Budget room aggregator Oyo Rooms is one of the most funded players in its space. Armed With funding from Sequoia Capital and Softbank, the startup was reportedly in talks to acquire its competitor Zo rooms. The story of Oyo Rooms almost reads like a fairy tale; helmed by 21-year-old Thiel fellow Ritesh Agarwal, an investigative feature that dug deep into its origins found plenty of cracks in the founder’s narrative. Our perceptions of the startup were tempered by a number of unhappy accounts on blogs and many such personal experiences from Twitter users.
Kunal Pandya, CEO of Gujarat-based NCrypted, which calls itself a startup enabler, says his company had licensed its vacation rental product Bistrostays to the founder when Oyo Rooms was called Oravel. Pandya recently called Agarwal out on Twitter for his alleged coding skills, as reported by a leading national newspaper. We encouraged Pandya to mail us his side of the story.
What follows is the letter Pandya sent, with no additions from Gadgets 360, and changes only to correct typos:
The media is giving too much attention and hype to Ritesh Agarwal, founder of Oyo Rooms, and seems to be posting whatever he has to share. What’s surprising is that Ritesh is trying to present himself as a ‘coder’ in front of the media – surprising because Oyo’s parent company Oravel has been ourNCrypted’s client, and we knew Ritesh from before he was famous.
The truth is that the early days of Oravel and Oyo were built on a foundation of lies and Ritesh seems to have faked almost everything that stands as his founding pillars, from his education to funding rounds.
In the early days, I was a partner to Ritesh when he was new to the industry, and can personally comment on some of the myths behind the Oyo story.
Let me tell you one thing straight away – the guy is an outright liar. He knows no coding and has faked almost every credential prior to his funding rounds. I am not in contact with him since Oyo’s second round of VC funding with Sequoia in early 2015, and can’t comment if he learned some kind of coding afterwards, but much of what had to happen happened already by then.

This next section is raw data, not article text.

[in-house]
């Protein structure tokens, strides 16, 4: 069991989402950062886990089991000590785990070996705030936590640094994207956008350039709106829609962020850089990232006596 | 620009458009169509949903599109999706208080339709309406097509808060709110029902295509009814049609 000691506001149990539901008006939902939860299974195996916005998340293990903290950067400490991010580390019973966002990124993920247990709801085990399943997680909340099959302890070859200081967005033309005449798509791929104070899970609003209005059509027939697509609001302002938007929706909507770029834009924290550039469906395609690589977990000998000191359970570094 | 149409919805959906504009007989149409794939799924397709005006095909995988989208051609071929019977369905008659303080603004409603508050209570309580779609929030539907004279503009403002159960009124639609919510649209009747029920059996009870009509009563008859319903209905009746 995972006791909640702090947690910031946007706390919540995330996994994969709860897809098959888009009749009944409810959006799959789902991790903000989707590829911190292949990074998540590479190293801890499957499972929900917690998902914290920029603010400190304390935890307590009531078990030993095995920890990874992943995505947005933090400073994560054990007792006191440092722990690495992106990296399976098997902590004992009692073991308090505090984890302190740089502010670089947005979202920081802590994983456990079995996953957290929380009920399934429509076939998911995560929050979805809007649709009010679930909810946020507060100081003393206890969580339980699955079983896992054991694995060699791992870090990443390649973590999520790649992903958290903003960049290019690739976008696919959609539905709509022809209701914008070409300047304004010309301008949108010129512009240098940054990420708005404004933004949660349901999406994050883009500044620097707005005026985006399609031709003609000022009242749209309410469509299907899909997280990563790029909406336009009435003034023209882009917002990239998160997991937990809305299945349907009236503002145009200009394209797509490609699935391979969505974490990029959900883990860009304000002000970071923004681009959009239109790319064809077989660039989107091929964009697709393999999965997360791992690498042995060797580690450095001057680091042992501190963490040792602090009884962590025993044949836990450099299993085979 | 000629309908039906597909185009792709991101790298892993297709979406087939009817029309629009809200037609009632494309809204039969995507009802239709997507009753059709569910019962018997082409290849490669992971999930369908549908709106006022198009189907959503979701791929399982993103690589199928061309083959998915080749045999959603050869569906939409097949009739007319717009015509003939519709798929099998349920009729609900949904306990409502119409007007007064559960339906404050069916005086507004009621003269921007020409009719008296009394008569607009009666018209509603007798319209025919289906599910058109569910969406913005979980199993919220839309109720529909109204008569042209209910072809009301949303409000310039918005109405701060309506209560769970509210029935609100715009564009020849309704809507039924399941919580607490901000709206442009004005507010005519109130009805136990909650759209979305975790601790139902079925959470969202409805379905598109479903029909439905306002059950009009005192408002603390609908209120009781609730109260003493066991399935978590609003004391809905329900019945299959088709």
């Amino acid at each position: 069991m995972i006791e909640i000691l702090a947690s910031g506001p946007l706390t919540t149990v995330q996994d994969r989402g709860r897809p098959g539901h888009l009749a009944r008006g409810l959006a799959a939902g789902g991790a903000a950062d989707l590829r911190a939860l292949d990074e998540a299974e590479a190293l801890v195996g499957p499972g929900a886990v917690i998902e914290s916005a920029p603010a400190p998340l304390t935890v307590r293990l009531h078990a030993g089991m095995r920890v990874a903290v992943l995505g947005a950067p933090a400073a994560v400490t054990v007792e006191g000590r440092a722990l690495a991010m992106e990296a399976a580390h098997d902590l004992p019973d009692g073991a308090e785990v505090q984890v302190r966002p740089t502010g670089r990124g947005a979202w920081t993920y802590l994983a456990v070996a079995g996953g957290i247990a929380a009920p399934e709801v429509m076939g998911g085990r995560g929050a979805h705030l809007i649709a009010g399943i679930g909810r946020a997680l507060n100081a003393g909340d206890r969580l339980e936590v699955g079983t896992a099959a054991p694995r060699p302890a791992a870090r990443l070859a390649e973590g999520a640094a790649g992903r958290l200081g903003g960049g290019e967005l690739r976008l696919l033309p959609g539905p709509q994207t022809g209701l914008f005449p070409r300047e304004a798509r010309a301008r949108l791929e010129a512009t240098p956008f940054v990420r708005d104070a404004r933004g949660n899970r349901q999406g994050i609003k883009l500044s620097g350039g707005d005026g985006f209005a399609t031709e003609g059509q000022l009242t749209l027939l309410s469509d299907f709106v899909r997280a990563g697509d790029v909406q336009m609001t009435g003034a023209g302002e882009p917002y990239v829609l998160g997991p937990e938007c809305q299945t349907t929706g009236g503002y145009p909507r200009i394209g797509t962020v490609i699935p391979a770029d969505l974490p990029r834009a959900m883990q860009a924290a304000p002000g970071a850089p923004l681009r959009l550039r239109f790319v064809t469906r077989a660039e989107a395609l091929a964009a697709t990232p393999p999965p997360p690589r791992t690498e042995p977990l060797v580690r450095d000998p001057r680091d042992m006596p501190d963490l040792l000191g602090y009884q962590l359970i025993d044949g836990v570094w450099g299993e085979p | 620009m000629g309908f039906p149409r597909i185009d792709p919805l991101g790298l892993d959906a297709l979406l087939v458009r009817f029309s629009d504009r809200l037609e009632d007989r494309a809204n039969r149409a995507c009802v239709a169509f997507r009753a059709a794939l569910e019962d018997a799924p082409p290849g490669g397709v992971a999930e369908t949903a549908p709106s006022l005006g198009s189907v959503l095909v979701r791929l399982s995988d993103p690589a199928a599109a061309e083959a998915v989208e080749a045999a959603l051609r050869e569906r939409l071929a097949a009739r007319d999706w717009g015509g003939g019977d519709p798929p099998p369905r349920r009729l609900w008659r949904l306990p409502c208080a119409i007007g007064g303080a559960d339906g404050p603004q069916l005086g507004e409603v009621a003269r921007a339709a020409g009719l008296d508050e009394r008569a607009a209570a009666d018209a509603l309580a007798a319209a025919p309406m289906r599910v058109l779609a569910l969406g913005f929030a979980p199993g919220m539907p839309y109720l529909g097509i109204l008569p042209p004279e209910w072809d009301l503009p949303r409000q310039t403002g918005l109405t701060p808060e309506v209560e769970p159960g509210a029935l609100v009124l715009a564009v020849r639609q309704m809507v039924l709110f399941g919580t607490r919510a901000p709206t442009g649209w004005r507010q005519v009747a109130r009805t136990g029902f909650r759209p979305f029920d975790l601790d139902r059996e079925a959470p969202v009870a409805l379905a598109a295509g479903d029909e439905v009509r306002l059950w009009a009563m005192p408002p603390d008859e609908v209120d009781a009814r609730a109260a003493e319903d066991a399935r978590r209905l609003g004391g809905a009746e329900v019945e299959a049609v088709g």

His age has certainly played a factor behind much of this hype and people got curious as to how a 21 year old can build such a website and a business around it. This is the true story of how he got started, and how NCrypted played a major role in building his career.
Chapter 1 – Ritesh Agarwal meets Kunal Pandya of NCrypted to develop his website
Ritesh contacted us in June 2012 to enquire about our vacation rental product BistroStays. Apart from the domain license, he required many customisations as well. This was before Oyo Rooms was launched, and Ritesh had just gotten started with Oravel, which had a couple of static pages and practically no traffic.
At this time, the business did not have any VC or angel funding at all. Ritesh hadn’t gone for the much hyped Peter Thiel fellowship yet, and he hadn’t joined Venture Nursery yet.
According to him, he ‘tried’ to attend college for a day, but the reality was he was just a 12th grader who knew some basics about websites and was very enthusiastic about the new dotcom boom in India.
Our job was simple just like any other software vendor – irrespective of who you are and what you do, if you want to buy our products and services, then we would be happy to serve.
Ritesh didn’t know anything about coding; he just knew that he wanted to quickly create an Airbnb clone and get a couple of million dollars of funding. To do this, he needed our code – BistroStays lets you start your own vacation/ apartment rental website – without needing to know anything about coding. It is a bundled Web product and you don’t require any programming knowledge to start and operate it.
Unfortunately, we soon found out that Ritesh and his company Oravel Stays didn’t have the money to pay us. For months, we went to him with bills but didn’t get any payment after the first upfront payment was made to start the project.
Ritesh desperately wanted to launch the site on the new product and kept on promising me personally that he would pay soon. Trust is a major factor in our industry, so we went ahead, deployed the product and activated the license file.
Here is how the site looked in January 2012 before it was deployed on our product. And here is a screenshot of the site taken in December 2012 after the site started running on our product. BistroStays was powering the site till mid-2013, when we had to withdraw and cancel the license due to payment issues.